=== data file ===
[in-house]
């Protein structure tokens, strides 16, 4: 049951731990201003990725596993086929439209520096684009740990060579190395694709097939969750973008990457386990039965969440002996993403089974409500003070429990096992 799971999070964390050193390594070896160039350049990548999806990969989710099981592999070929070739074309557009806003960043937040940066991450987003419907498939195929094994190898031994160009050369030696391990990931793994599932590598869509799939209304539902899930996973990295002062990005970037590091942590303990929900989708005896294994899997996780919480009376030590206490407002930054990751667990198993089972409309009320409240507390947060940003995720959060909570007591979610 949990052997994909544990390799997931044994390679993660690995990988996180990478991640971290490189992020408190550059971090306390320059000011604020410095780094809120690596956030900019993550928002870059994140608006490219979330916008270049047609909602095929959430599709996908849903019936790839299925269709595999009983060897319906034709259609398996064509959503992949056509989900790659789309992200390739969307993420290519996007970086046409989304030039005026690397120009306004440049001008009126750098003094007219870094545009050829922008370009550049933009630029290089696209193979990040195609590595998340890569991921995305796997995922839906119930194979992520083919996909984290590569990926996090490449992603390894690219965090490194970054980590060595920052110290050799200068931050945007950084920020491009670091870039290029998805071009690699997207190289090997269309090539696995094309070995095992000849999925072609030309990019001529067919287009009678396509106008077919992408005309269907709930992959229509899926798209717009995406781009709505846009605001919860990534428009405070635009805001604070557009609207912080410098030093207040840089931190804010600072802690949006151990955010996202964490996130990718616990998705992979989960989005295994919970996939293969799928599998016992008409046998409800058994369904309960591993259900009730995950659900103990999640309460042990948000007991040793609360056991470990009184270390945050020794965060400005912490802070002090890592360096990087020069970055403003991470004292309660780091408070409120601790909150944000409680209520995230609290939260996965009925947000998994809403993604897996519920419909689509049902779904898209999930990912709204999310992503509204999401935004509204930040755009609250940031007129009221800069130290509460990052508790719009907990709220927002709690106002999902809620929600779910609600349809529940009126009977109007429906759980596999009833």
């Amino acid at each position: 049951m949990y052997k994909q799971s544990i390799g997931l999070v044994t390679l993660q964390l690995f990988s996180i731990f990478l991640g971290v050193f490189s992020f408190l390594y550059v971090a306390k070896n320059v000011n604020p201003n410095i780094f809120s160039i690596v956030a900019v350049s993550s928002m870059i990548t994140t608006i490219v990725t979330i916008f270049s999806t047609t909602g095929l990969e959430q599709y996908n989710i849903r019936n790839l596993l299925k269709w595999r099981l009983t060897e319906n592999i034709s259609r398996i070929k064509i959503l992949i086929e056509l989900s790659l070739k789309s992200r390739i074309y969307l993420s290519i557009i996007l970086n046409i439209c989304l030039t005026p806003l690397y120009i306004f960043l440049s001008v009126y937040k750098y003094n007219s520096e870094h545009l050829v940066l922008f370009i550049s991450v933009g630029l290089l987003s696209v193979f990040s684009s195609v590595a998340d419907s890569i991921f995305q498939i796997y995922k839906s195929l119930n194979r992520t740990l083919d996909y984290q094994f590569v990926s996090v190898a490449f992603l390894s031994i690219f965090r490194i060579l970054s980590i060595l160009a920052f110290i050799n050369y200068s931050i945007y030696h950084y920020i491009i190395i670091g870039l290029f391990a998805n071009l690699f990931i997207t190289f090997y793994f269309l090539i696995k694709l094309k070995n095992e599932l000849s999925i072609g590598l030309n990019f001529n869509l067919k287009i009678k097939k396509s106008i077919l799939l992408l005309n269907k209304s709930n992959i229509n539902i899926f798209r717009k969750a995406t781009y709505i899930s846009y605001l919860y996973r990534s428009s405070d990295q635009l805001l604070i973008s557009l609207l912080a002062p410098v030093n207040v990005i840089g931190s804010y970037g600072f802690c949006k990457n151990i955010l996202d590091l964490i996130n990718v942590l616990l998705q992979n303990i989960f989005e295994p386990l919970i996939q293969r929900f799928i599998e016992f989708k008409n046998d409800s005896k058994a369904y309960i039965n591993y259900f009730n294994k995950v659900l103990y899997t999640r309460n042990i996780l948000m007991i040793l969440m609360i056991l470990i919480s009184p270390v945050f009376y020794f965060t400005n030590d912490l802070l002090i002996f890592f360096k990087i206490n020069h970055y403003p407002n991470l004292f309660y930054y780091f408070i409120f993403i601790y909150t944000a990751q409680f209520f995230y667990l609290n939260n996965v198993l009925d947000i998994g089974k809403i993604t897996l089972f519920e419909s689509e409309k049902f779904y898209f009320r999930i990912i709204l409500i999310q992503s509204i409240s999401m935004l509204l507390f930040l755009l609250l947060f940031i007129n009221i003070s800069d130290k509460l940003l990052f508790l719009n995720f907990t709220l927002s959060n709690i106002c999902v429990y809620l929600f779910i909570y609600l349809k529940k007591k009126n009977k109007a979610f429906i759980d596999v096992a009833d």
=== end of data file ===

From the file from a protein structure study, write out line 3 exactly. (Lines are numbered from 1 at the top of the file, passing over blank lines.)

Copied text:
């Amino acid at each position: 049951m949990y052997k994909q799971s544990i390799g997931l999070v044994t390679l993660q964390l690995f990988s996180i731990f990478l991640g971290v050193f490189s992020f408190l390594y550059v971090a306390k070896n320059v000011n604020p201003n410095i780094f809120s160039i690596v956030a900019v350049s993550s928002m870059i990548t994140t608006i490219v990725t979330i916008f270049s999806t047609t909602g095929l990969e959430q599709y996908n989710i849903r019936n790839l596993l299925k269709w595999r099981l009983t060897e319906n592999i034709s259609r398996i070929k064509i959503l992949i086929e056509l989900s790659l070739k789309s992200r390739i074309y969307l993420s290519i557009i996007l970086n046409i439209c989304l030039t005026p806003l690397y120009i306004f960043l440049s001008v009126y937040k750098y003094n007219s520096e870094h545009l050829v940066l922008f370009i550049s991450v933009g630029l290089l987003s696209v193979f990040s684009s195609v590595a998340d419907s890569i991921f995305q498939i796997y995922k839906s195929l119930n194979r992520t740990l083919d996909y984290q094994f590569v990926s996090v190898a490449f992603l390894s031994i690219f965090r490194i060579l970054s980590i060595l160009a920052f110290i050799n050369y200068s931050i945007y030696h950084y920020i491009i190395i670091g870039l290029f391990a998805n071009l690699f990931i997207t190289f090997y793994f269309l090539i696995k694709l094309k070995n095992e599932l000849s999925i072609g590598l030309n990019f001529n869509l067919k287009i009678k097939k396509s106008i077919l799939l992408l005309n269907k209304s709930n992959i229509n539902i899926f798209r717009k969750a995406t781009y709505i899930s846009y605001l919860y996973r990534s428009s405070d990295q635009l805001l604070i973008s557009l609207l912080a002062p410098v030093n207040v990005i840089g931190s804010y970037g600072f802690c949006k990457n151990i955010l996202d590091l964490i996130n990718v942590l616990l998705q992979n303990i989960f989005e295994p386990l919970i996939q293969r929900f799928i599998e016992f989708k008409n046998d409800s005896k058994a369904y309960i039965n591993y259900f009730n294994k995950v659900l103990y899997t999640r309460n042990i996780l948000m007991i040793l969440m609360i056991l470990i919480s009184p270390v945050f009376y020794f965060t400005n030590d912490l802070l002090i002996f890592f360096k990087i206490n020069h970055y403003p407002n991470l004292f309660y930054y780091f408070i409120f993403i601790y909150t944000a990751q409680f209520f995230y667990l609290n939260n996965v198993l009925d947000i998994g089974k809403i993604t897996l089972f519920e419909s689509e409309k049902f779904y898209f009320r999930i990912i709204l409500i999310q992503s509204i409240s999401m935004l509204l507390f930040l755009l609250l947060f940031i007129n009221i003070s800069d130290k509460l940003l990052f508790l719009n995720f907990t709220l927002s959060n709690i106002c999902v429990y809620l929600f779910i909570y609600l349809k529940k007591k009126n009977k109007a979610f429906i759980d596999v096992a009833d």